This may be like my 5th post about this topic. I’m not sure why the thought of skill challenges reared its ugly head yet again as I was sitting at work, but I thought of something that hadn’t occurred to me. While the DMG urges you to lay out the challenge to your players (as if they couldn’t figure out they were in one after you asking for the third roll), what if instead, you don’t tell your players what skills are necessary at all in the challenge?
My thinking is that the DMG is telling you to tell the party “Okay gang, only your skills in Nature, Endurance and Athletics are going to get you through this challenge, perhaps a little perception may help…” Right off the bat, the players will look at the numbers on their sheet and say “Hmm, okay, well I got the highest endurance.. blablabla”
Not quite the intent of the mechanic perhaps, so I think I’d rather turn it around on them. “The passageway winds down another 300 yards and drops off on the banks of a river made completely of lava. Unfortunately for you, the map says that the Crown of the Windswept King lies on a pedestal in a cave downstream. Good luck getting there.”
Now here I wouldn’t even tell them what’s next. I may even not have anything planned on how the heck they are supposed to cross this river at all. All I know is what happens if they fail or if they succeed.
The stuff in between? Let them figure it out, they’re the players.
At this point I’m forcing them to have to come up with the solution, rather than me giving them hints through Primary Skills being identified. I’m making even the guy who may not have the adequate skills for this challenge throw something out there because I gave them zero guidance whatsoever.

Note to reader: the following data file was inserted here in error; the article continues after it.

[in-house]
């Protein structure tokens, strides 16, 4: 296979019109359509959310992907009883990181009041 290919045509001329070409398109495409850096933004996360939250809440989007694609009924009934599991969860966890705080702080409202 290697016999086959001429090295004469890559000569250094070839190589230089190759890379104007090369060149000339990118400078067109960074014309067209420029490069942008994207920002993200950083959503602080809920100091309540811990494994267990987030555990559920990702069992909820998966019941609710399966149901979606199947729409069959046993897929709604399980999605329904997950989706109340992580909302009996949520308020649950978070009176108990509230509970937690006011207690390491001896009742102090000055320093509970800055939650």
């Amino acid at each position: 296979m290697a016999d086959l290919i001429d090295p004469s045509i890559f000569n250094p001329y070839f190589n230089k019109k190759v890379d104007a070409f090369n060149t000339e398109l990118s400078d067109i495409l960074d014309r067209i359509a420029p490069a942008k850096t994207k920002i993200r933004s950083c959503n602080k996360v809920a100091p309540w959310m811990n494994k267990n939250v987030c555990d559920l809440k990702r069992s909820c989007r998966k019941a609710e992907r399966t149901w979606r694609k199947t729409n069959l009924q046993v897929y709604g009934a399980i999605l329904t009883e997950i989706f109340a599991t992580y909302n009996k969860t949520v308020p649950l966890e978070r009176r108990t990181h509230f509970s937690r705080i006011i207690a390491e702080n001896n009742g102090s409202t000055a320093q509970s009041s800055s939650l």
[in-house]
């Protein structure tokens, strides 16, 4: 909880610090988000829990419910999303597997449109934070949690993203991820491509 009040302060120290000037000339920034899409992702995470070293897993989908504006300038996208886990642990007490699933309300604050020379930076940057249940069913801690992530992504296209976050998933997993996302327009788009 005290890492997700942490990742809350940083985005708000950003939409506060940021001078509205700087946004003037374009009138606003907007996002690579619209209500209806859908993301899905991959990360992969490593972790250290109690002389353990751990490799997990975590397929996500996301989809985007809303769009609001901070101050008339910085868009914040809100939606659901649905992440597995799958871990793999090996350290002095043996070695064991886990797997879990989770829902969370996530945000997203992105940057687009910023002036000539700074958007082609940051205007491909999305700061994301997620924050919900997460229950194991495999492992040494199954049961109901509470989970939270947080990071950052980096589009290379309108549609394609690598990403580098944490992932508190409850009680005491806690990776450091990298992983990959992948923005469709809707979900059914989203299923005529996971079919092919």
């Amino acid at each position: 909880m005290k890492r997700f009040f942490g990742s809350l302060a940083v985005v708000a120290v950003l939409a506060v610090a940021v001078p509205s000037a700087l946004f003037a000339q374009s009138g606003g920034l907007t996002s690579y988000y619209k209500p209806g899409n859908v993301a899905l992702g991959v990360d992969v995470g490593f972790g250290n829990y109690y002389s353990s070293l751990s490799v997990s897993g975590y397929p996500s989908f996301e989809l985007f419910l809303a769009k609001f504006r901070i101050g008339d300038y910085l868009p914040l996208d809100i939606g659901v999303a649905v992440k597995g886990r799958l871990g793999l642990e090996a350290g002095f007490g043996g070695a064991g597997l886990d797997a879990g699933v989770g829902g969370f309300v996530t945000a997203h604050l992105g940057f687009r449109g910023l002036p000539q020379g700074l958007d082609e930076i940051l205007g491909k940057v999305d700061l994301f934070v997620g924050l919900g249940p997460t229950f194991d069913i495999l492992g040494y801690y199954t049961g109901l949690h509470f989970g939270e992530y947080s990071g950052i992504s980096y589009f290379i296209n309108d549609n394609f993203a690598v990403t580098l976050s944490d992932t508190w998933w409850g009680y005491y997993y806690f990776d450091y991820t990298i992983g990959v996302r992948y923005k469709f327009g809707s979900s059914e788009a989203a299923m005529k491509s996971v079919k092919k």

So now they start throwing ideas out there, and are forcing me to react to them. The stress is on me to quickly react to whatever plan or way of getting to their success they’ve come up with. I decide then if what they are doing is feasible or not, and if that skill use counts towards a success.
“Can I use my knowledge to see what I know about lava?” Rolls a 15. “It burns.” Not quite a success, that’s a stupid waste of time even if he had rolled a 45, but not a failure either. It wasn’t a crucial skill check for the challenge. DM’s judgement plays a roll here.
“Can I use my dungeoneering skill to try and find some natural material within the caves that’ll float and not burn?” Then another guy chimes in… “What do I know about his place, how did the crown get here in the first place. How did they cross the river the first time?” Okay, Dungeoneering and History. Make your checks and yes, good ideas. Now I better react and come up with something (of course, you’d anticipate these types of questions and suggestions).
This is just an idea I though of that I may try out the next time I game. Letting the player dictate what they think will work or not in the challenge and me as DM reacting to it. I don’t have the script, rather they create it on the fly. Remember, most published skill challenges will have something like this: Nature (DC 15) – A PC will use his nature skill to find and forage enough food and water…. I want to eliminate that pre generated skill use script by instead having the PC come up with what the skill does, and me decide if that’s a good idea.
I don’t know, I keep thinking of ways to implement these in my game, but they aren’t easy to grasp. At least not for me. I’m still hoping for the good folks at WOTC to release a series of podcasts with Skill Challenges being run…
Here’s an idea, if you were a player and a DM presented this example situation to you, how would you react to it, what would you propose? I want to see how a group of players would handle a similar skill challenge situation without being told what skills are relevant, or how many successes they need.
I’d also like to know how you feel about skill challenges more than one year after the launch of 4e. Do you use them much?